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Unknown Quantity; A Real and Imaginary History of Algebra

Author(s): 
Don Crossfield, reviewer

Unknown Quantity, A Real and Imaginary History of Algebra, John Derbyshire, 2006, 352 pp., illustrations and photographs, $27.95 cloth, ISBN 0-309-09657-x, Joseph Henry Press, 500 5th Street NW, Washington DC 20001 (800) 624-6242, www.jhpress.org

This book is a delightful tour through the ages, beginning the reader with the days when “algebra” meant the use of letter symbols to “relieve the imagination” (Leibniz), and taking him or her through the classic stories of the solutions to polynomial equations. The latter half of the book leads the reader into an abrupt new definition of the word “algebra”, rather “an algebra”, leaving numbers behind, and concentrating not at all on the objects being manipulated but totally on the overall structures and operations.

While the book's title is Unknown Quantity, the author, John Derbyshire, is a very known quantity, having written the remarkable Prime Obsession three years before. His dual disciplines, linguistics and mathematics, are engagingly entwined in his story telling. This book captures the personalities involved in more than the typical snapshot silhouette, and humanizes them suitably for classroom use. He also is able to bring the reader to the very edge of deep mathematical chasms, enough for us to see as if we were “standing on the shoulders of giants”, and then back off to approach those thoughts from different, equally accessible vantage points. You will want to buy this, read this, loan this, re-read this, and, no doubt, purchase the next book that the author writes, as well.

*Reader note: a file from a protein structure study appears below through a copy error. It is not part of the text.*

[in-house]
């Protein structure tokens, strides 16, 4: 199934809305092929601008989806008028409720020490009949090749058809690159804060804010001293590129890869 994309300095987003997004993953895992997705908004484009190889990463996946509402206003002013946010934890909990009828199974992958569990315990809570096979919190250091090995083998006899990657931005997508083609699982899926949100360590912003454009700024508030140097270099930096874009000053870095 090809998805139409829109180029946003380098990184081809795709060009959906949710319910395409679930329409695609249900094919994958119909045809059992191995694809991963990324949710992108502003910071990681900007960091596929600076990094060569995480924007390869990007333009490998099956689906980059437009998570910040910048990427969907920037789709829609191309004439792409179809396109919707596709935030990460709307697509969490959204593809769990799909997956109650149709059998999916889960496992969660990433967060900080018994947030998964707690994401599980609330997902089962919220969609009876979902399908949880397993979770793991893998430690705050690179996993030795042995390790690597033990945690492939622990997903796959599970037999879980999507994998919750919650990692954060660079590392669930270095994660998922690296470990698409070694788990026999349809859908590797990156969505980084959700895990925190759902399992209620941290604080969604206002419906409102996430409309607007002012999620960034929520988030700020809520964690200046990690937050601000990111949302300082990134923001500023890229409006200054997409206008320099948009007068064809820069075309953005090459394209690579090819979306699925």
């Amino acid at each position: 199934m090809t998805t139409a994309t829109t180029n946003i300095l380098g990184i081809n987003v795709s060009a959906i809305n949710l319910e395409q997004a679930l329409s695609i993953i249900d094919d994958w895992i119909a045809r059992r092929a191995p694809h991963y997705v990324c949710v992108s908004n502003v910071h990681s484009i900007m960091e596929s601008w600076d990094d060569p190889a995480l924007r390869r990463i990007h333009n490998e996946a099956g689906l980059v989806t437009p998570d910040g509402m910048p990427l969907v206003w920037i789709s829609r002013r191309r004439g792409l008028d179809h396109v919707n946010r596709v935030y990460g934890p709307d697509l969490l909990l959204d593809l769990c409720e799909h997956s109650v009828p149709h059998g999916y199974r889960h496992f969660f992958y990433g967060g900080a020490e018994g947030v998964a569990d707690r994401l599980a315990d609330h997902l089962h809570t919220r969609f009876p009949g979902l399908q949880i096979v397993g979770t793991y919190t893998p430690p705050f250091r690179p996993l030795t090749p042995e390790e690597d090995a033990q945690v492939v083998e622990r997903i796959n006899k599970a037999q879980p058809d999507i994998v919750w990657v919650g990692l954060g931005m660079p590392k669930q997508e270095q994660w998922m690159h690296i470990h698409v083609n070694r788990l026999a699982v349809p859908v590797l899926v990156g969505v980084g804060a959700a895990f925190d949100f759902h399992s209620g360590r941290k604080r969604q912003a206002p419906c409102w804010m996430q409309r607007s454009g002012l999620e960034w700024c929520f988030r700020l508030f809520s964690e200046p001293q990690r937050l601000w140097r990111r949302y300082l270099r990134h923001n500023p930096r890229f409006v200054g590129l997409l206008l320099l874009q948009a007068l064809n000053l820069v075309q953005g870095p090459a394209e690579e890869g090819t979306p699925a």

Don Crossfield, Mathematics Teacher, Roseburg High School

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